There are some things you can be itching to tell your boss but you just don’t know how to go about it. It could be to do with money, coworkers or even your physical presence at work. Whatever it is, if it’s eating away at you, it’s worth trying to resolve.
We asked some members of the SEEK community who work across a range of industries (Advertising, Arts & Media, IT Communications, Childcare, Fitness, and Trades & Services) what they wished they could say to their bosses. Then we asked career coach Nicole Grainger-Marsh to provide practical advice for how to broach some of these difficult conversations.
- “Just let me do my job remotely. I don’t need to physically be here.”
If you want to speak to your boss about this, you need to focus on the benefits for your boss and your organisation, not why it suits you, Grainger-Marsh says. “Think about how working remotely will deliver improved outcomes – maybe you will be more productive without the interruptions of a busy office.”
If your boss is reluctant, suggest a trial period. “During this time, keep track of benefits, productivity and any other improvements to sell to your boss at check-in time.”
- “The staff you hired are incompetent.”
Approach this conversation with caution, as questioning your boss’s decision can make them feel undermined, says Grainger-Marsh. Instead of criticising, ask your boss how you can help.
“Suggest ways that you could support the new hire in improving skills, learning processes or developing in certain areas. This way your boss is aware of what’s going on, feels that you can be relied on to help, and is in a position to take action with the new hire if your shared plan doesn’t pay off.”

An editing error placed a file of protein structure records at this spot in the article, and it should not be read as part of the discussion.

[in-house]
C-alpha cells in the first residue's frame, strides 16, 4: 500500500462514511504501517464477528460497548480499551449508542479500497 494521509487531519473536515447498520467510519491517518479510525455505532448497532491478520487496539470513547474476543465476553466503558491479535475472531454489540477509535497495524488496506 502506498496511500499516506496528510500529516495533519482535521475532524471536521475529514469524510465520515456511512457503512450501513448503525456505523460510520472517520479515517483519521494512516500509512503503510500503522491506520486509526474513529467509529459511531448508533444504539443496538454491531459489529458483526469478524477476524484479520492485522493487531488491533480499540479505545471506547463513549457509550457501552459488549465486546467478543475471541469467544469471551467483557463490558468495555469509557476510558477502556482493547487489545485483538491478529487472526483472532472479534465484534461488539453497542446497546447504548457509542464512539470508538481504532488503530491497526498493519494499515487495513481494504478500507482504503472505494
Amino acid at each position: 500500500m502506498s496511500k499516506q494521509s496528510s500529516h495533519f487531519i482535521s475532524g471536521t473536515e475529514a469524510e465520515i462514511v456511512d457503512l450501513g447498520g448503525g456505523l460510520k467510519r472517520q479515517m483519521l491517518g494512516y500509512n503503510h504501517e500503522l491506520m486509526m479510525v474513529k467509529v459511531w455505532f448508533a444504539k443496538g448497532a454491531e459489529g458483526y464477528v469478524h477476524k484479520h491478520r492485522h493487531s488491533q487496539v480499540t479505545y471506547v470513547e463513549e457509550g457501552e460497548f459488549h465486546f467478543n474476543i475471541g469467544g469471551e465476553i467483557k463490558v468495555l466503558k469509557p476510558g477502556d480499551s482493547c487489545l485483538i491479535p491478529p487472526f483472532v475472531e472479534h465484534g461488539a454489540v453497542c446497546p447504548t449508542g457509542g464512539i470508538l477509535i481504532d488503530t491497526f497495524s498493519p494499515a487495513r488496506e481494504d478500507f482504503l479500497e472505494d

- “Lead by example. Don’t just quote the company values.”
There are ways you can encourage your boss to define and align with organisational values without compromising your career. Grainger-Marsh recommends suggesting that your team creates its own mission statement.
“This is a great way to create a sense of shared meaning, values and goals amongst the team, providing more fulfilling working relationships, increased motivation and a sense of fun.”
- “Tell us what’s happening in the business. Don’t set a dialogue meeting and not turn up!”
Your boss may be so busy they might not even realise the negative impact their absence is having on you, so don’t go finger-pointing, Grainger-Marsh says. It’s better to have an upfront and honest conversation with them instead.
“Explain to them the value that you get from your meeting time together, for example getting their input means you can keep momentum going on projects, and that having an understanding of the wider organisation helps you operate more effectively.”
- “I love my job, but I feel overworked and undervalued and I’m looking elsewhere.”
Hard-working employees can sometimes find themselves with very hands-off managers, as they have complete confidence in their ability to do their job, says Grainger-Marsh.
Unfortunately, this can lead to the employees burning out.
If this sounds like you, tell your boss why you feel this way and the changes that need to be made to turn this around. “Agree to some tangible actions that you can both put in place and check in regularly to discuss progress. If your boss isn’t open to this approach, it’s time to look elsewhere.”
- “Pay me more money.”
If you want more money, you need to be able to explain why you deserve it, and back it up with examples, says Grainger-Marsh. “Maybe it’s that your duties have expanded, or you’ve started to manage people. Whatever the reason, go into the discussion with it clearly documented, along with your pay expectations.”
If they can’t give you a pay rise immediately, discuss a timeline for when and how it could happen. “You could even discuss other ways the organisation could recognise you, such as flexible working hours or a new title.”
- “I wish you’d value people over money when times get tough.”
“When organisations go through difficult times it’s not uncommon for leaders to retreat; sharing little information and seemingly focusing on the bottom line,” says Grainger-Marsh.
To deal with this, focus on what you can do for yourself and those around you to feel more valued. “Recognise your own input and the input of others, provide support to teammates, and let your boss know when a job has been done well.”
If you want more money, you need to be able to explain why you deserve it, and back it up with examples, says Grainger-Marsh.